Just as Cerberus had three heads, within a GAN there are often two separate neural nets with their own intentions, one generative and one discriminative. The generative model produces a result, often an image. Then the generative side tries to “fool” the discriminative model, to see how close it can get to a desired output. If the discriminative side isn’t fooled, the result is discarded. The results of this trial, both the success of the generative side and also the content it made, are filed away. sometimes the learning is supervised, and sometimes it is not. But in either case, after each round of judgment, the GAN goes back to the drawing board and tries again. Together, both sides iterate toward success.
GANs are capable of producing deepfakes: unique, photorealistic images of people who don’t exist in the real world. To do this, the neural net looks through many photos of real humans, gathering data on how we differ from one another, and on the ways in which we resemble one another. (In effect, this is brute-force phenotyping.) Then, once the GAN’s discriminative side is ready, the generative side can start trying to produce its own original work. One example is Nvidia’s StyleGAN, which can produce images of startling, deceptive realism. There’s even a derivative project that challenges viewers to identify whether a given StyleGAN picture of a person is real or fake.
The results of a GAN’s labor can be so realistic, in fact, that in 2019 the state of California (the home of both 2257 forms and Hollywood) instituted a law banning the use of technology like GANs to create deepfake pornography of a person without their consent. The state also outlawed the distribution of manipulated video of political candidates within two months of an election. DARPA is trying to keep abreast of this A/V arms race by instituting an entire division to study GANs, and find ways to defeat them.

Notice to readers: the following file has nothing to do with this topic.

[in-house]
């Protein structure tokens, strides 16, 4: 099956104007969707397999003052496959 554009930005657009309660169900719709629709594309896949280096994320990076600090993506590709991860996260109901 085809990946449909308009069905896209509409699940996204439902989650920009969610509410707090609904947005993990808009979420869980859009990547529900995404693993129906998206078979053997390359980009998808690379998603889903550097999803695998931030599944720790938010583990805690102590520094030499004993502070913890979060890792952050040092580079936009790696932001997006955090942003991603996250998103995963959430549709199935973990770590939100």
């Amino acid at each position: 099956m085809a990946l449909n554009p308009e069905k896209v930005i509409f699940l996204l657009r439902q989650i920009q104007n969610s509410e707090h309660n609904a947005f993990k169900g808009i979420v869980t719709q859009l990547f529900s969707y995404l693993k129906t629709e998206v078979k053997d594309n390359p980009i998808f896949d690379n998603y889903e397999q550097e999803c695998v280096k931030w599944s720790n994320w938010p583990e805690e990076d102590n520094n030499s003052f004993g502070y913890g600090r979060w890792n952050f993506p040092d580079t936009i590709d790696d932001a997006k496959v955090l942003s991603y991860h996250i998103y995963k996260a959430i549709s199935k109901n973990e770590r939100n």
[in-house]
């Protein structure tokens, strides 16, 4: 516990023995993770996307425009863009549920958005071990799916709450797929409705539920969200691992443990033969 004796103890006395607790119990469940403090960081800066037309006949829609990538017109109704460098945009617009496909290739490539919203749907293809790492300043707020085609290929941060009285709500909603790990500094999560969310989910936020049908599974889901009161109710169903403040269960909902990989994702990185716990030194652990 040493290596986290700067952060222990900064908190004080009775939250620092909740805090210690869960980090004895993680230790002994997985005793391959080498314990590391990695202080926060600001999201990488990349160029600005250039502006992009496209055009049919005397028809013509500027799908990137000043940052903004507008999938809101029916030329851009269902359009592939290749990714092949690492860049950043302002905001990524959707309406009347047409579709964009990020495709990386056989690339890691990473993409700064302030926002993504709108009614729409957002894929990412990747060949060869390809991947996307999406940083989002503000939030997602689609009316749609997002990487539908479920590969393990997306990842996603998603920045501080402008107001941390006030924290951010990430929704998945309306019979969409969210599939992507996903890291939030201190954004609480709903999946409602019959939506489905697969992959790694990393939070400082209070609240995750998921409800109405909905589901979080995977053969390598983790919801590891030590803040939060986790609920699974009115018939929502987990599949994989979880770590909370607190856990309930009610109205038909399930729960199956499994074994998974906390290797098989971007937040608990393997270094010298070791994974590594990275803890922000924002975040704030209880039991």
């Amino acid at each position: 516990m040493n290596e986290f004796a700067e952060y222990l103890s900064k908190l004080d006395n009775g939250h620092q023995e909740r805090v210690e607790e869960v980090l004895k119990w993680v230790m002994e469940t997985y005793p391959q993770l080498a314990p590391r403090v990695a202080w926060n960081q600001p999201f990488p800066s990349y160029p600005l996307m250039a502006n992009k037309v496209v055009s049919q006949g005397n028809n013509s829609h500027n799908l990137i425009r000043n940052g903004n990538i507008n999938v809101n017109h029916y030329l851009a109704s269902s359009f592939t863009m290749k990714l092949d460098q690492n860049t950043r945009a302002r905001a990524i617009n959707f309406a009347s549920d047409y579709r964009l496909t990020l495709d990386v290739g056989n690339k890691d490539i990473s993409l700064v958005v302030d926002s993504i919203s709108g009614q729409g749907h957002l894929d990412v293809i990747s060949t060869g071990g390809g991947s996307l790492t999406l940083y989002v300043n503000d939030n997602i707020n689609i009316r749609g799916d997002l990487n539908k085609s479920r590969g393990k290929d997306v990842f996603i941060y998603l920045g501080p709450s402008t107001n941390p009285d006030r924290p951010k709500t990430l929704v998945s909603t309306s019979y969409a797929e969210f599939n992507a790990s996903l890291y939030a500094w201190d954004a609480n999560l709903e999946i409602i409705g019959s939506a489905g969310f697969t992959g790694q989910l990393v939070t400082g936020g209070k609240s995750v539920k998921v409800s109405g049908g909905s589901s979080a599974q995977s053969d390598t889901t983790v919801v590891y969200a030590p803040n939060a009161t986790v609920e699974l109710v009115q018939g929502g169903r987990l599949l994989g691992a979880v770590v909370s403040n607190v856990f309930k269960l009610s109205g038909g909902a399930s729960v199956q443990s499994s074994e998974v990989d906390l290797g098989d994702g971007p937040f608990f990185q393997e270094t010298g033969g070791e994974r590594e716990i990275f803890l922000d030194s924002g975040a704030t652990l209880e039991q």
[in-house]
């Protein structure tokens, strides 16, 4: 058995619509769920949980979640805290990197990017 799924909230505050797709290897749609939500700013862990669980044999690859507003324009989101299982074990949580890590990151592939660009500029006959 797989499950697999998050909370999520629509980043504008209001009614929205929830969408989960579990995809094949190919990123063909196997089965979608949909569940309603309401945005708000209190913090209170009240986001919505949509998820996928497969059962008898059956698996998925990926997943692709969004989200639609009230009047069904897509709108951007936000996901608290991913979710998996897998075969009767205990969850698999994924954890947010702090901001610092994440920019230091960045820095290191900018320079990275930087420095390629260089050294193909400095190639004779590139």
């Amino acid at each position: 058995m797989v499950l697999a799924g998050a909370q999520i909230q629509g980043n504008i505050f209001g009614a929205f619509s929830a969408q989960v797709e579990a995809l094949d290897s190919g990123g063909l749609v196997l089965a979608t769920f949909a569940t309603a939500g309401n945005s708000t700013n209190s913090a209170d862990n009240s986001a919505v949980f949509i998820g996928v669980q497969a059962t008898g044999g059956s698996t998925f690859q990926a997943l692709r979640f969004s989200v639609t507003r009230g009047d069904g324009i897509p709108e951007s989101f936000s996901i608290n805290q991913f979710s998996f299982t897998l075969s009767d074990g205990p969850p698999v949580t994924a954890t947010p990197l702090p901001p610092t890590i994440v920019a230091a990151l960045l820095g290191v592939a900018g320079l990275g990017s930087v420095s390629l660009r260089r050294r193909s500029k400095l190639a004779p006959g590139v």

While this all sounds very stressful, there are uses for GANs that don’t involve scraping the internet for public-facing profile photos. One application is particle physics; physicists require exquisite certainty in their measurements before they are willing to say they’ve found a new particle or explained a phenomenon.
Another place GANs excel is game theory. Presented with a list of rules and priorities, GANs can assess the likely choices of participants, and use that probability spread to predict the endgame. This type of neural net is also under study for use improving astronomical images, and predicting gravitational lensing.
Summer 2021 saw the release of CodexAI, a generative neural net capable of improving its own software. The model can translate natural language to code. It can also generate snippets of intelligble code, after being fed all of Github. While CodexAI is a full-fledged neural net in its own right, it could also work as part of a much larger, hierarchical system. CodexAI’s behavior resembles the first faltering sparks of a lone neuron as it establishes its first synapses. It also shows the limitations of the technology. Neural networks can learn to correct their assumptions, but the reach of AI still exceeds its grasp. Integrating multiple diverse models is the path of the future.